Eight Reasons for Passive House Growth

It’s no secret that Passivhaus, or Passive House, is exploding in popularity right now.  This site is publishing more about Passive House every week and readers seem to be more interested in these ultra-efficient homes than ever.  In fact, the volume of news references for “Passive House” and “Passivhaus” is up in recent years, according to a simple search using Google Trends.

So, what’s the secret behind the success of Passive House?

Dr. Wolfgang Feist, professor at the University of Innsbruck and founder of the Passivhaus Institut in Germany, explains in Passive Houses – The Secrets why this standard has become the “yardstick for the measurement of sustainable construction.

1.  Realized Projects.  There are thousands of Passive House projects around the world.  Many have open documents in support of performance accomplishments.

2.  Tried and Tested.  Passive Houses deliver tremendous energy savings and the results are demonstrated in tons of monitored examples.

3.  Life Cycle Affordability.  These homes achieve their energy savings through careful design and smart construction, not expensive gadgetry.  The savings add up at the front and over time.

4.  Best Indoor Air Quality.  Passive Houses have great ventilation systems and will provide top-notch indoor air quality without using much energy.

5.  No Metering.  Some homes will use more energy in a month than a Passive House might use in a year.  The energy use is so small, it may not pay to meter energy use.

6.  Openly Learnable.  The Passive House standard requires study and learning, but it’s not a secret or complicated program.  Those that put in the time will pick it up.

7.  Best Thermal Comfort.  These houses are bright, clean, and comfortable with less drafts and temperature differences.

8.  Architecturally Advantageous.  Passive Houses can be architecturally significant and energy saving at the same time.  The program doesn’t mandate a certain style, it requires airtight construction and a low-energy design.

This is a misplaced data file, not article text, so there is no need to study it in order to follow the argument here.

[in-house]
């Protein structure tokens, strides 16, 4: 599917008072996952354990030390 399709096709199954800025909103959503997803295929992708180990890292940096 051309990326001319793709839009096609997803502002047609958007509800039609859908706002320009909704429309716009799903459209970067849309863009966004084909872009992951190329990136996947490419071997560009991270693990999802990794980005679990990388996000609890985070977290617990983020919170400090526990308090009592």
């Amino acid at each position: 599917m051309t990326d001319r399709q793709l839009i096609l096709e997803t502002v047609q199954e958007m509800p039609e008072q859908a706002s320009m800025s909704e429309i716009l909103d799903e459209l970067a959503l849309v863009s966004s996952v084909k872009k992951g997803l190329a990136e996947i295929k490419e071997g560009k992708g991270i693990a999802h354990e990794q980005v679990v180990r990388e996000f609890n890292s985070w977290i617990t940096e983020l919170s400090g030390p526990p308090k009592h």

[+] Read Passive Houses — the Secrets by Prof. Dr. Wolfgang Feist.

Credits: Elliott Kaufman of the First Passive House in New York.


  • Anonymous

    #5 is backwards.  Flip year and month.

    • http://www.jetsongreen.com Preston

      Thanks for catching that!

  • http://bruteforcecollaborative.com/ mike eliason

    9. CO2 emissions of a Passivhaus are significantly lower than average home. For a mixed-use building, and annual CO2 emissions reduction approaches 80% for the worst performing Passivhaus.

  • njneer

    I think it is a great idea, but so far, I haven’t seen examples of architecturally interesting (modern/contemporary type) homes using passivhaus technology.  Do you know of a web site showing photos of architecturally interesting homes using this methodology?  Thank you.

  • http://www.sethneal.com/ Seth Neal

    Best. Post. Ever!

    Thanks man! Love it.

  • Tom B-D

    @ njneer: There are lots of beautiful PH projects, and this site has a lot of recent ones: http://www.rootdesignbuild.com/blog/uncategorized/passivhaus-around-the-world-part-1-houses-continued/  This will take you to Part 1, but check out Part 2 as well.  One of the fascinating aspect of the PH standard is that it requires a climate- and site-specific design solution, so regional differences show up in the design…the way buildings used to be before advanced technology.  It’s new/old. 
    Tom Bassett-Dilley, AIA CPHC

  • acm

    This is encouraging.  Unfortunately, most of these are solidly in the realm of sprawl.  Until we eliminate incentive for sprawl the carbon we save on heating will still be wasted by cars.

    • Cloud Ponderer

       Agreed, green still seems to be the bastion of wealth and privilege. Even the small homes are second (and third) homes. Those who could afford more simply pay more to build less, differently. The goal should be to become de rigueur. When it is ever-present, everywhere it will have been accomplished. Like the incredible scribed designs on the insides of Victorian door hinges. They are hidden almost all the time, and yet, everyone took the extra time and effort to do it, just because that was the way it was done.

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